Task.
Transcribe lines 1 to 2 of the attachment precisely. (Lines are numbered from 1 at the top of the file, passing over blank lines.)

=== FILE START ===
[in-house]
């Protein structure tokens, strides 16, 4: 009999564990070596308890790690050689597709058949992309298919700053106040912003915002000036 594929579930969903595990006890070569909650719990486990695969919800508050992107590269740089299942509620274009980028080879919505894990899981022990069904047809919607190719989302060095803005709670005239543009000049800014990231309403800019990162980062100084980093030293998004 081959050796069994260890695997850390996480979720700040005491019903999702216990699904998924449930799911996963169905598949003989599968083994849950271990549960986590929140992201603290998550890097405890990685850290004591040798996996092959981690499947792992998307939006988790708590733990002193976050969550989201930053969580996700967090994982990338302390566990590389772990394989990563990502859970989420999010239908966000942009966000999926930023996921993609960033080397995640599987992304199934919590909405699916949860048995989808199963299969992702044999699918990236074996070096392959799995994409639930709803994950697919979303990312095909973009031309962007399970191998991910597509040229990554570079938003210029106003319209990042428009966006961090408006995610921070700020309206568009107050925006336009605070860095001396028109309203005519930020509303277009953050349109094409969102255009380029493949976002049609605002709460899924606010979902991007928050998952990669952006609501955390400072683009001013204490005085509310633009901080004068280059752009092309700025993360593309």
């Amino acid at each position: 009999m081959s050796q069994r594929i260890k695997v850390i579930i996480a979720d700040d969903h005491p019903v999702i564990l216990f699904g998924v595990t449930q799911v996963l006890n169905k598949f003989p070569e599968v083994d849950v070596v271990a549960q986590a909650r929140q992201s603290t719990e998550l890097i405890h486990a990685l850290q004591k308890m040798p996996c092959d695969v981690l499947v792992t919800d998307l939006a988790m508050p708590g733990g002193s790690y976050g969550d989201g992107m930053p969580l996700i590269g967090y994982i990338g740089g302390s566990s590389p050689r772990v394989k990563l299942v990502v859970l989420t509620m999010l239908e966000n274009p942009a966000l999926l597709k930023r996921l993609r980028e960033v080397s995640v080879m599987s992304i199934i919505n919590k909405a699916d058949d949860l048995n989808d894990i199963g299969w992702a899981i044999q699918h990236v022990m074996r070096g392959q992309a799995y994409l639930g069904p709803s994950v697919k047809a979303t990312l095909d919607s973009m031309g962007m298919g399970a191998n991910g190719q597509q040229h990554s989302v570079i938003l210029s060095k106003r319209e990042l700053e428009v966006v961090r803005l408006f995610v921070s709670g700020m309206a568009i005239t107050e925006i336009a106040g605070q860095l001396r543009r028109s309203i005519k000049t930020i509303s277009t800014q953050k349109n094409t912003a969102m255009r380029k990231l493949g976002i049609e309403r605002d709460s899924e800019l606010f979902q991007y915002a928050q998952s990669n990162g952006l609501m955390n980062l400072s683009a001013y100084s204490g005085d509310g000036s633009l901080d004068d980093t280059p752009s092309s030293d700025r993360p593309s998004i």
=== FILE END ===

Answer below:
[in-house]
């Protein structure tokens, strides 16, 4: 009999564990070596308890790690050689597709058949992309298919700053106040912003915002000036 594929579930969903595990006890070569909650719990486990695969919800508050992107590269740089299942509620274009980028080879919505894990899981022990069904047809919607190719989302060095803005709670005239543009000049800014990231309403800019990162980062100084980093030293998004 081959050796069994260890695997850390996480979720700040005491019903999702216990699904998924449930799911996963169905598949003989599968083994849950271990549960986590929140992201603290998550890097405890990685850290004591040798996996092959981690499947792992998307939006988790708590733990002193976050969550989201930053969580996700967090994982990338302390566990590389772990394989990563990502859970989420999010239908966000942009966000999926930023996921993609960033080397995640599987992304199934919590909405699916949860048995989808199963299969992702044999699918990236074996070096392959799995994409639930709803994950697919979303990312095909973009031309962007399970191998991910597509040229990554570079938003210029106003319209990042428009966006961090408006995610921070700020309206568009107050925006336009605070860095001396028109309203005519930020509303277009953050349109094409969102255009380029493949976002049609605002709460899924606010979902991007928050998952990669952006609501955390400072683009001013204490005085509310633009901080004068280059752009092309700025993360593309």